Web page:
Particle Pollution Designations

Learn About Particle Pollution Designations

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Particle pollution designations process

Particle pollution, also known as particulate matter (PM), contains microscopic solids or liquid droplets that are so small that they can be inhaled and cause serious health problems. The size of particles is directly linked to their potential for causing health problems. Small particles less than 10 micrometers (PM10) in diameter pose the greatest problems, because they can get deep into your lungs, and some may even get into your bloodstream. Fine particles less than 2.5 micrometers (PM2.5) also affect the environment. In fact they are the main cause of reduced visibility (haze) in parts of the United States, including many of our treasured national parks and wilderness areas.

Within 2 years of setting a new or revised National Ambient Air Quality Standard (NAAQS), the Clean Air Act requires EPA to designate areas as meeting (attainment) or not meeting (nonattainment) the standard.

After we have issued a new or revised NAAQS, the Clean Air requires states to submit, and gives tribes the opportunity to submit, initial area designation recommendations within 12 months. EPA completed the designations for the 2012 fine particle pollution standards (PM2.5) in multiple rounds. EPA finalized initial designations for most of the country on December 8, 2014. However, because of quality assurance/quality control issues, EPA invalidated data from a number of monitoring sites that would have been used to assess compliance with the 2012 PM2.5NAAQS. As a result, these areas were designated “unclassifiable.” Because of data validity issues, EPA deferred designations for 10 areas until additional monitoring data were collected. On March, 31, 2015, EPA established or revised initial area designations and corrected an inadvertent error for one area in the initial area designations. On August 30, 2016, EPA issued designations on certain areas in Georgia and Florida.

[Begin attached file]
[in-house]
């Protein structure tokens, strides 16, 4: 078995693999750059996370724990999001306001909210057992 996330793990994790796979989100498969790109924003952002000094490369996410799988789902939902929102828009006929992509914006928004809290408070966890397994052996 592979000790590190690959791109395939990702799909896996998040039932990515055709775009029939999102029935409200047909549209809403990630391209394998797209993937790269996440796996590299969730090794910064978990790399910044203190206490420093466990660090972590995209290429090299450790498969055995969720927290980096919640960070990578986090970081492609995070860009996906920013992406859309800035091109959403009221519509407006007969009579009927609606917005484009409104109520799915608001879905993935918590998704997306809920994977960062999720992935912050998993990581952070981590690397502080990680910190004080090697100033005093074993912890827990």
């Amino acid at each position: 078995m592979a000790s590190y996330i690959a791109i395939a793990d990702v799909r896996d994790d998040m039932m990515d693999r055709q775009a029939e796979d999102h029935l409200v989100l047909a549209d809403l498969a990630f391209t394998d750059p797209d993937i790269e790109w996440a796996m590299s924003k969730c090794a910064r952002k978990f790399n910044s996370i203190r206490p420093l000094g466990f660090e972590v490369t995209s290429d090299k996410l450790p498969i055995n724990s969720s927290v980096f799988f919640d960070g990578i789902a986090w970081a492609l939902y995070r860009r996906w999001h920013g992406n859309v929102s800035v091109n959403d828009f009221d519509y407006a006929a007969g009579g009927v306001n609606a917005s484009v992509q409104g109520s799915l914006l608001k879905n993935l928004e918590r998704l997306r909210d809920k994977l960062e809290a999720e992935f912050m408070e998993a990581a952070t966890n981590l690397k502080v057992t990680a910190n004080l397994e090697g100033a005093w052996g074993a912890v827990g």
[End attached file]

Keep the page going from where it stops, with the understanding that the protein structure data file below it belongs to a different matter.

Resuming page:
Basis for air quality designations

EPA’s final designations are based on:

  • The most recent 3-years of air quality monitoring data,
  • Tecommendations submitted by the states and tribes, and
  • Other technical information.

EPA provided guidance for the particle pollution designations process in the preamble to the PM NAAQS rule. As in recent designations, when making boundary recommendations, EPA encouraged air agencies to evaluate five factors:

  1. air quality data,
  2. emissions and emissions-related data,
  3. meteorology,
  4. geography/topography, and
  5. jurisdictional boundaries.